Cyan, magenta, yellow and black – the four base colors that make up the CMYK color model.
In order to truly appreciate the CMYK color model, you must understand RGB color.
The RGB color model consists of red, green and blue. This is what you see on your computer screen and how you view your designs before they are printed. They can only be seen with natural or produced light, like in your computer monitor, not on a printed page.
The CMYK color model is formed when two RGB colors are mixed equally, which are known as subtractive primaries.
Red + Green = Yellow
Red + Blue = Magenta
Green + Blue = Cyan
Black cannot be created with the three subtractive primaries – K, or “key”, stands for Black.
Four color process printing is a system where a color image is separated into four different color values by the use of filters and screens. Each of the four base colors has it’s own printing plate that produces small dots of cyan, magenta, yellow and black are printed at different angles to actually create the printed image.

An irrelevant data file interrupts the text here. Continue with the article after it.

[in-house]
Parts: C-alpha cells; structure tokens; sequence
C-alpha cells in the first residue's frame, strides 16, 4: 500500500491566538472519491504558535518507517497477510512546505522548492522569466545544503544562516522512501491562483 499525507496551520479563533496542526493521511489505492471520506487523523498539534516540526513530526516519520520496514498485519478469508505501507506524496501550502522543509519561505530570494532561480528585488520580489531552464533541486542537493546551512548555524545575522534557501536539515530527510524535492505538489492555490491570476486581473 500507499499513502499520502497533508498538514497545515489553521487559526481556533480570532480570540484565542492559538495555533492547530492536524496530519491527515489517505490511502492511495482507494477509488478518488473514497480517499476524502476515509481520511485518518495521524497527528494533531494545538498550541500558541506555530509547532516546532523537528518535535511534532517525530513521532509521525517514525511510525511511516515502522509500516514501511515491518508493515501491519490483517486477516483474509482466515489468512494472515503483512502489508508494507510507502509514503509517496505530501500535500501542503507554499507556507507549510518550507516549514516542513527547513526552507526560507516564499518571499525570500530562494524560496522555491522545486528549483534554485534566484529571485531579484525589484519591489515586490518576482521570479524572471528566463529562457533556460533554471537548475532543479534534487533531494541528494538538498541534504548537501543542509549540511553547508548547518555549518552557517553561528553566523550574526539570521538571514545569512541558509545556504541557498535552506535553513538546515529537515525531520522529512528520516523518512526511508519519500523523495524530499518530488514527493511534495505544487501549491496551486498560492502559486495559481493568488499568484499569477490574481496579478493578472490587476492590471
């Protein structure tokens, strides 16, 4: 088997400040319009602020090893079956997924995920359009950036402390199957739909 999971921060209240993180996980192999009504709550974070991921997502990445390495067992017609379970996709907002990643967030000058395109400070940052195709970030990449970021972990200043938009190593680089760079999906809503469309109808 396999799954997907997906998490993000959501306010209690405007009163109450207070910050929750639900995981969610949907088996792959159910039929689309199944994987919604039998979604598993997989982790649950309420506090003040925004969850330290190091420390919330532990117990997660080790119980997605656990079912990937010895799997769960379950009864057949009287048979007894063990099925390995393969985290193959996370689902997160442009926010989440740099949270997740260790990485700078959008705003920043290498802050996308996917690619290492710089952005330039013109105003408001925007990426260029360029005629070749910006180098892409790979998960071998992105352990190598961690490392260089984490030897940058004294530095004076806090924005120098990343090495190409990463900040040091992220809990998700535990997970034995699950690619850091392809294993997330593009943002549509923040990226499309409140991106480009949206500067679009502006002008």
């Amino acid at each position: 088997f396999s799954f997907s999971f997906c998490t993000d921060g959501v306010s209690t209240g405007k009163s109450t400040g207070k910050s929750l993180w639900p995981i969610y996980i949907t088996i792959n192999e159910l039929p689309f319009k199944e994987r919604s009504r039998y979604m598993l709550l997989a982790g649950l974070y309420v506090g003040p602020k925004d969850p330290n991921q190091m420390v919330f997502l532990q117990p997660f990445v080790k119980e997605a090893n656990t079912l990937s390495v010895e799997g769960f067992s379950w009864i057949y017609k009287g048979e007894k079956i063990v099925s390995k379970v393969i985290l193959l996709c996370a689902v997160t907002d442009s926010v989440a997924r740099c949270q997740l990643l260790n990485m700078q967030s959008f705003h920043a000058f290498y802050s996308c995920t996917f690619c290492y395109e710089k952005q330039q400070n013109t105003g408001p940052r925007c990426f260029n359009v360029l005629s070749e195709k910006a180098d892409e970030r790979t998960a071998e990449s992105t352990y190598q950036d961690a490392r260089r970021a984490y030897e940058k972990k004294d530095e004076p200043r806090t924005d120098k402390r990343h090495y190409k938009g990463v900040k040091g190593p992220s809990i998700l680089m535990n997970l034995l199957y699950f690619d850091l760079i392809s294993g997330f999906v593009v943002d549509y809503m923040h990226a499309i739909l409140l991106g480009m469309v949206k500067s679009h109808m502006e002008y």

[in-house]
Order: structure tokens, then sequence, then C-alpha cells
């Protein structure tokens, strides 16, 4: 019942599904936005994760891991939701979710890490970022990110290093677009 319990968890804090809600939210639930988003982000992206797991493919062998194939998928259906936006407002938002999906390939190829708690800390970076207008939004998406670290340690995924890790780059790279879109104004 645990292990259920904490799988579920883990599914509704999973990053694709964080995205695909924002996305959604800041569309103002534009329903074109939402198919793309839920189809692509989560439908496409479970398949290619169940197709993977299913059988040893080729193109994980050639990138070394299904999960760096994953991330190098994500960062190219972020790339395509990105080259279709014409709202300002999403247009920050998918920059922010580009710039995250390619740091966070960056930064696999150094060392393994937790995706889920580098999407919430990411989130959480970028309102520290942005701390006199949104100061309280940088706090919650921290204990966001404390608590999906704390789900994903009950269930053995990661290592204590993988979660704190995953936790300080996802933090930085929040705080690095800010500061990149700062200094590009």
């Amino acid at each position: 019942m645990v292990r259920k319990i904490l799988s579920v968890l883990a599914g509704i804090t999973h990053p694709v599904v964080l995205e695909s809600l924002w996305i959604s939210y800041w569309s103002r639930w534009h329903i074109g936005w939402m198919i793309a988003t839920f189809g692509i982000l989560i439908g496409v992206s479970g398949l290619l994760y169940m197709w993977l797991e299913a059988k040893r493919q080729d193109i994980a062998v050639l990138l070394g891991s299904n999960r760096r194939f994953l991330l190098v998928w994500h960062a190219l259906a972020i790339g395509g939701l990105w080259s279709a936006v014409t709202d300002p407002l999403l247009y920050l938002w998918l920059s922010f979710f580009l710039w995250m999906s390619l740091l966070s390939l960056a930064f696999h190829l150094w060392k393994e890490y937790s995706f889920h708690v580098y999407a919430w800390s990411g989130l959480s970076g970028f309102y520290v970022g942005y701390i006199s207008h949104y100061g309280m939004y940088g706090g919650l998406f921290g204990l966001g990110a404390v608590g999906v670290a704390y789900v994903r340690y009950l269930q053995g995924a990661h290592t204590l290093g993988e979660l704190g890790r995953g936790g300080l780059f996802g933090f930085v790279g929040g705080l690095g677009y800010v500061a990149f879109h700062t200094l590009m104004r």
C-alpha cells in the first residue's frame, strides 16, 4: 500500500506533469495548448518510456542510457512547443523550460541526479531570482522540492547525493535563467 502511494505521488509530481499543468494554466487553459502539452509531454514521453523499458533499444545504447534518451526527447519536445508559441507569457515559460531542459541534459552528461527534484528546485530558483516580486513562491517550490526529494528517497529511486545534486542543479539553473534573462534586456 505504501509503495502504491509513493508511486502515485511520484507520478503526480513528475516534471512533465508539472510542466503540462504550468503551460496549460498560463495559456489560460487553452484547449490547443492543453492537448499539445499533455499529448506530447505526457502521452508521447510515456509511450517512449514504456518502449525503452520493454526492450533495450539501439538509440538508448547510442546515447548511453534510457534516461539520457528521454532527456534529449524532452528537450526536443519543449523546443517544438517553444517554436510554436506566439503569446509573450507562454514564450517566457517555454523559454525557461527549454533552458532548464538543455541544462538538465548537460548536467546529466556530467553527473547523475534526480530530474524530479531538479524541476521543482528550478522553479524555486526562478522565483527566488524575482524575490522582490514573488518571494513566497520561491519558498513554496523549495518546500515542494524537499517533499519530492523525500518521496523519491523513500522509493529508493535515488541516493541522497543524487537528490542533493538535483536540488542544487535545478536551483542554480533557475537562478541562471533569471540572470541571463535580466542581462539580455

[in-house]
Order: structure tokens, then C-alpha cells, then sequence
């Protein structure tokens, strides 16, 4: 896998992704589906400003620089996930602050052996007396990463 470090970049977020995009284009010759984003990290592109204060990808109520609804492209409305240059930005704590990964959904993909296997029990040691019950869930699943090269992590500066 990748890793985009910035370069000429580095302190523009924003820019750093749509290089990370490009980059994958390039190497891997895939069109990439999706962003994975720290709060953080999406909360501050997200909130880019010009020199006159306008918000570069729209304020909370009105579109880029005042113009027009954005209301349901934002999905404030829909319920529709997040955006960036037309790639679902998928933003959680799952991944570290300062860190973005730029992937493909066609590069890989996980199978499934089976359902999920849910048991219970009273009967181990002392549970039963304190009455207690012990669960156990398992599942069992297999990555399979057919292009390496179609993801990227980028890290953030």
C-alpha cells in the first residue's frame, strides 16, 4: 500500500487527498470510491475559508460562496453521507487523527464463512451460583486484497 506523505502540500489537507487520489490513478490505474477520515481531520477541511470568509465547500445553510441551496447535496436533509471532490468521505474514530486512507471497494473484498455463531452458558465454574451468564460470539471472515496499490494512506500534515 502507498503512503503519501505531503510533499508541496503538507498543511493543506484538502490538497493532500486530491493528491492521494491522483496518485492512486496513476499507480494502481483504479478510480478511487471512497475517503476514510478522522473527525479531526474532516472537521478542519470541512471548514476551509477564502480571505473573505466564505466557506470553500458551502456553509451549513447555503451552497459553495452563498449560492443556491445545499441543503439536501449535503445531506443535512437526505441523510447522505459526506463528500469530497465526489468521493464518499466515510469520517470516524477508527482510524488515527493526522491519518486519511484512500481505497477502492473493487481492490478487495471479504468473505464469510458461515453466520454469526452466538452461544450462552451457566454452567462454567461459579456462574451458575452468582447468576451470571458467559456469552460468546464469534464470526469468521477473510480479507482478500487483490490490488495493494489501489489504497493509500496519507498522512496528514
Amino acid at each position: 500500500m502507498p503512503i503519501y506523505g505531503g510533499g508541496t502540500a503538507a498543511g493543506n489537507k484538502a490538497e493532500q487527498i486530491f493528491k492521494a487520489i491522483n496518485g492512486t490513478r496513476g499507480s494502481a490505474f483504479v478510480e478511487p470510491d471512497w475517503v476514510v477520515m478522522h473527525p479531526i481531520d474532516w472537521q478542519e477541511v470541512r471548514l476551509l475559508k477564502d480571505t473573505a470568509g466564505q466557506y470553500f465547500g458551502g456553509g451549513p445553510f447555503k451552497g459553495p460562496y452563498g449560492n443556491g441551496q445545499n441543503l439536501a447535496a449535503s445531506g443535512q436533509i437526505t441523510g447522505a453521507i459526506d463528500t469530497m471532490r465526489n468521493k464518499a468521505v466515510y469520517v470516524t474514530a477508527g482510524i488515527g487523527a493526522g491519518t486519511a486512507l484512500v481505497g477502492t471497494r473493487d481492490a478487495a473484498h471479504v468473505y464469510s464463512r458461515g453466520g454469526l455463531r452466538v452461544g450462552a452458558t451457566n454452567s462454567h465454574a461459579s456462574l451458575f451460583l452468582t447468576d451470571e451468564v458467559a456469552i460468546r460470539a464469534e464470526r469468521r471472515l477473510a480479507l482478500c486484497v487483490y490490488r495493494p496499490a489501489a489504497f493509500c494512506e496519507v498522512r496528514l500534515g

Although, the final printed piece will be in CMYK, graphic designers actually work on-screen in RGB. Most commercial printers require all digital files to be converted to CMYK before sending. CMYK and RBG colors are close, but not exactly identical.
Most designers consider color matching extremely important and will utilize color swatches to ensure consistency. For example, a company’s logo and branding collateral may use a very specific “Goldfish Orange” where even the slighted shift will be recognizable. Color swatches give both designer and client the a printed example of exactly what their color choice will look like on paper. Though the color you see on-screen may be different, you’ll know what to expect once your project is finalized and printed.
At Falco Design, we always require proofs before running the entire job to ensure consistency every time.